Nigeria confirms 386 new infections as Harvard researchers figure out why coronavirus causes loss of smell

Chidi Samuel| Nigeria on Saturday recorded 386 more coronavirus cases bringing the country’s total virus load to 43, 537.

The Nigeria Centre for Disease Control (NCDC) in a statement via its verified Twitter handle also noted that four more persons died from the virus in the last twenty four hours, bringing the total death toll to 883 with 20,087 recoveries.

According to the health agency, the new infections were recorded accros in seveenteen states and the FCT which recorded the highest number of cases, 130 followed by Lagos with -65, Plateau –23, Rivers -15, Enugu –14, and, Nasarawa-12.

Other states with new infedtions include, Bayelsa-11, Ebonyi –11, Ekiti –9, Oyo-8 Edo –8, Abia –6, Ogun-3, Katsina –3, Imo and Adamawa recorded 1 case each.

-Harvard researchers figure out why coronavirus causes loss of smell

Meanwhile, one of COVID-19’s many mysteries may finally be solved.

Researchers at Harvard Medical School say they’ve discovered why some people infected with the coronavirus lose their sense of smell.

The symptom, called “anosmia” by doctors, is one of the earliest and most commonly reported indicators of the virus.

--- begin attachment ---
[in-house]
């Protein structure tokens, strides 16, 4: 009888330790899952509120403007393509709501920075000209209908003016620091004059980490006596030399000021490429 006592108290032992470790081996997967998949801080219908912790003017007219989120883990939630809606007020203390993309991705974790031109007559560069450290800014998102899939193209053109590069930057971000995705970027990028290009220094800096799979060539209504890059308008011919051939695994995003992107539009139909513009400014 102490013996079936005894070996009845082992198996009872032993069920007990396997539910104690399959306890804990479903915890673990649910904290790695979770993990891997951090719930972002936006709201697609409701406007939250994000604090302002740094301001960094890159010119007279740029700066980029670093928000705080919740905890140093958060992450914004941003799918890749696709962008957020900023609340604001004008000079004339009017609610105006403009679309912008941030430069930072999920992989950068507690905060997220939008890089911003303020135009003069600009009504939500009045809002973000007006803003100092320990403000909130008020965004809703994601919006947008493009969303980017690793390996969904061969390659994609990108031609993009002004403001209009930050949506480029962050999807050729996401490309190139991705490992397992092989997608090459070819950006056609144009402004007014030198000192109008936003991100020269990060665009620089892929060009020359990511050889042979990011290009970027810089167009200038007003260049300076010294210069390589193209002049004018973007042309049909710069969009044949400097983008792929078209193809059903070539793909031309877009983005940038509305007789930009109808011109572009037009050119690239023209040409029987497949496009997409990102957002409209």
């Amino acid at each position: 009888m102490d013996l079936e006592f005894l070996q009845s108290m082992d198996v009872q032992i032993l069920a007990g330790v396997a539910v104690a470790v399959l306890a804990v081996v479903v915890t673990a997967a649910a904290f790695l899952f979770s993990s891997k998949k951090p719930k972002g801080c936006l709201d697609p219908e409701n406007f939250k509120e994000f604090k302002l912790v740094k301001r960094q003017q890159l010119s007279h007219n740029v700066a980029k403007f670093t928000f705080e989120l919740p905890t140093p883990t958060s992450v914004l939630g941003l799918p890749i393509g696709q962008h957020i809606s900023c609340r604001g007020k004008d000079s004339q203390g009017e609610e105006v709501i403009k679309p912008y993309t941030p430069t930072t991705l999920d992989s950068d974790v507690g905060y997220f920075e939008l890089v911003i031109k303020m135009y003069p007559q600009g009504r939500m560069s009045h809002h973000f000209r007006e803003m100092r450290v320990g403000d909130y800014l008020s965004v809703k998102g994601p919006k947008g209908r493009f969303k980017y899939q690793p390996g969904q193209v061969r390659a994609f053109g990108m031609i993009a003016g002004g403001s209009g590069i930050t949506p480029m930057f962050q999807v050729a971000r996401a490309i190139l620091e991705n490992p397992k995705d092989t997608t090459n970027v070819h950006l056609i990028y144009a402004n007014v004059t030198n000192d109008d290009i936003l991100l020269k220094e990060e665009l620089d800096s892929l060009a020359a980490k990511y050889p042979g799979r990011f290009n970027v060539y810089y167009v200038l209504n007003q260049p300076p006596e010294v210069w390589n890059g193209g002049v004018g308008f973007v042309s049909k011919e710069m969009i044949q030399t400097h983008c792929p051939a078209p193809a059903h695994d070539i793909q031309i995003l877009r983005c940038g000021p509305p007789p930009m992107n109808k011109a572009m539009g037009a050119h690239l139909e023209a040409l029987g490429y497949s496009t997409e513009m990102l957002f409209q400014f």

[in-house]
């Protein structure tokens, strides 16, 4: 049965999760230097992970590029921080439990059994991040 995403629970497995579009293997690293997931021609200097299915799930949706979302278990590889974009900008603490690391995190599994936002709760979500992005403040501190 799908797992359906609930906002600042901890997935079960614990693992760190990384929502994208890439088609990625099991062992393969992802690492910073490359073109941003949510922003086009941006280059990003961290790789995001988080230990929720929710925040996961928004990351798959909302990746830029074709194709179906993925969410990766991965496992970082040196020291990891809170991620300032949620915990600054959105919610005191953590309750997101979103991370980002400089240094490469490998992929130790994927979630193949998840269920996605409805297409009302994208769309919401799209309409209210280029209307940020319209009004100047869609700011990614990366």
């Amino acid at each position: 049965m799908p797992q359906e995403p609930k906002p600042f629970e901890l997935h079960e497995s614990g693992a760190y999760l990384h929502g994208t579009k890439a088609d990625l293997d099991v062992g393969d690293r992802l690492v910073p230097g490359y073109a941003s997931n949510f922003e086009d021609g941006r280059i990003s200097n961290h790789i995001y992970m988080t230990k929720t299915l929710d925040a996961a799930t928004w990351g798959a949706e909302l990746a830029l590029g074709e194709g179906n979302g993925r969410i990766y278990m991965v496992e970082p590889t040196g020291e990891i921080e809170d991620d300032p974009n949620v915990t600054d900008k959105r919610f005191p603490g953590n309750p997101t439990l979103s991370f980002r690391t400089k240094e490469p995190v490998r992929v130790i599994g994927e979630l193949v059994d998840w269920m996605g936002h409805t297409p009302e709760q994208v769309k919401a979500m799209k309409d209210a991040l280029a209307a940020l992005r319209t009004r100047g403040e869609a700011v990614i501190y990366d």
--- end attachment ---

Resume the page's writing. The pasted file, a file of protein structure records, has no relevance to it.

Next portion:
Some studies suggest it could actually be a better way to predict whether someone has the disease than other well-known symptoms like fever and cough.

But, until now, scientists had been baffled by exactly how some patients were being robbed of their senses.

The researchers set out to better understand how smell is altered in coronavirus patients by pinpointing the cell types most vulnerable to SARS-CoV-2, the virus that causes COVID-19.

Through their analysis of various datasets, they found that it attacks cells that support the olfactory sensory neurons, which detect and transmit the sense of smell to the brain.

“Our findings indicate that the novel coronavirus changes the sense of smell in patients not by directly infecting neurons but by affecting the function of supporting cells,” said Sandeep Robert Datta, a neurobiology professor at Harvard Medical School and co-author on the paper.

“I think it’s good news, because once the infection clears, olfactory neurons don’t appear to need to be replaced or rebuilt from scratch,” Datta said in a statement.

But, he added, “we need more data and a better understanding of the underlying mechanisms to confirm this conclusion.”

Their study was published Friday in the peer-reviewed journal “Science Advances.”

With New York Post report

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